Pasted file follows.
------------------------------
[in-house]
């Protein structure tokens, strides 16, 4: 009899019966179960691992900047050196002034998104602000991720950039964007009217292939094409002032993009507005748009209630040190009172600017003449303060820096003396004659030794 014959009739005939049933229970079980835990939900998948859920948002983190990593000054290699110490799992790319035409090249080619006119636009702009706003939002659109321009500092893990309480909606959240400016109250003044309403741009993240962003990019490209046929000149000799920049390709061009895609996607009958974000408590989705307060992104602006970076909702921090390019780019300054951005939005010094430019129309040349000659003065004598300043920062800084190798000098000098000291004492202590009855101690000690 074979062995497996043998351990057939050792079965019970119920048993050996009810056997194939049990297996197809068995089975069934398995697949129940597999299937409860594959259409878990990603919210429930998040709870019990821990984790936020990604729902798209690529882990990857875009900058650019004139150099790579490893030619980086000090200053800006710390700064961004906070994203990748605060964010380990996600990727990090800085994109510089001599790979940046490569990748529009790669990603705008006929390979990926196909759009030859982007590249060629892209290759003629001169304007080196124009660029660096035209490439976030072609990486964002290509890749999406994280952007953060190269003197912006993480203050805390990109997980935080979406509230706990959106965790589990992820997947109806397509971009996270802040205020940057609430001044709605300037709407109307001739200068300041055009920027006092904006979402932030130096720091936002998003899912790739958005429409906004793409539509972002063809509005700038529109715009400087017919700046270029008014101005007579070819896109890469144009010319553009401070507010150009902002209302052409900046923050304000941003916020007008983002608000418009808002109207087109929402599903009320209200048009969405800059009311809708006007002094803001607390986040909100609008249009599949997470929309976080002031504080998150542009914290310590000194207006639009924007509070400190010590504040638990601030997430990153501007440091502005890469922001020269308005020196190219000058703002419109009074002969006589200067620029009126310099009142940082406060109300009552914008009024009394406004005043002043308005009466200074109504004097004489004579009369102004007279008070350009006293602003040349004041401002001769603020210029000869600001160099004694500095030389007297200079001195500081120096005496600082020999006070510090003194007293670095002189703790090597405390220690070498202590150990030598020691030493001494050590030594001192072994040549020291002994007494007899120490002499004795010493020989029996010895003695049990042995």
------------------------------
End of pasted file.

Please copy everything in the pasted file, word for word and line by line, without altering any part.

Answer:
[in-house]
């Protein structure tokens, strides 16, 4: 009899019966179960691992900047050196002034998104602000991720950039964007009217292939094409002032993009507005748009209630040190009172600017003449303060820096003396004659030794 014959009739005939049933229970079980835990939900998948859920948002983190990593000054290699110490799992790319035409090249080619006119636009702009706003939002659109321009500092893990309480909606959240400016109250003044309403741009993240962003990019490209046929000149000799920049390709061009895609996607009958974000408590989705307060992104602006970076909702921090390019780019300054951005939005010094430019129309040349000659003065004598300043920062800084190798000098000098000291004492202590009855101690000690 074979062995497996043998351990057939050792079965019970119920048993050996009810056997194939049990297996197809068995089975069934398995697949129940597999299937409860594959259409878990990603919210429930998040709870019990821990984790936020990604729902798209690529882990990857875009900058650019004139150099790579490893030619980086000090200053800006710390700064961004906070994203990748605060964010380990996600990727990090800085994109510089001599790979940046490569990748529009790669990603705008006929390979990926196909759009030859982007590249060629892209290759003629001169304007080196124009660029660096035209490439976030072609990486964002290509890749999406994280952007953060190269003197912006993480203050805390990109997980935080979406509230706990959106965790589990992820997947109806397509971009996270802040205020940057609430001044709605300037709407109307001739200068300041055009920027006092904006979402932030130096720091936002998003899912790739958005429409906004793409539509972002063809509005700038529109715009400087017919700046270029008014101005007579070819896109890469144009010319553009401070507010150009902002209302052409900046923050304000941003916020007008983002608000418009808002109207087109929402599903009320209200048009969405800059009311809708006007002094803001607390986040909100609008249009599949997470929309976080002031504080998150542009914290310590000194207006639009924007509070400190010590504040638990601030997430990153501007440091502005890469922001020269308005020196190219000058703002419109009074002969006589200067620029009126310099009142940082406060109300009552914008009024009394406004005043002043308005009466200074109504004097004489004579009369102004007279008070350009006293602003040349004041401002001769603020210029000869600001160099004694500095030389007297200079001195500081120096005496600082020999006070510090003194007293670095002189703790090597405390220690070498202590150990030598020691030493001494050590030594001192072994040549020291002994007494007899120490002499004795010493020989029996010895003695049990042995």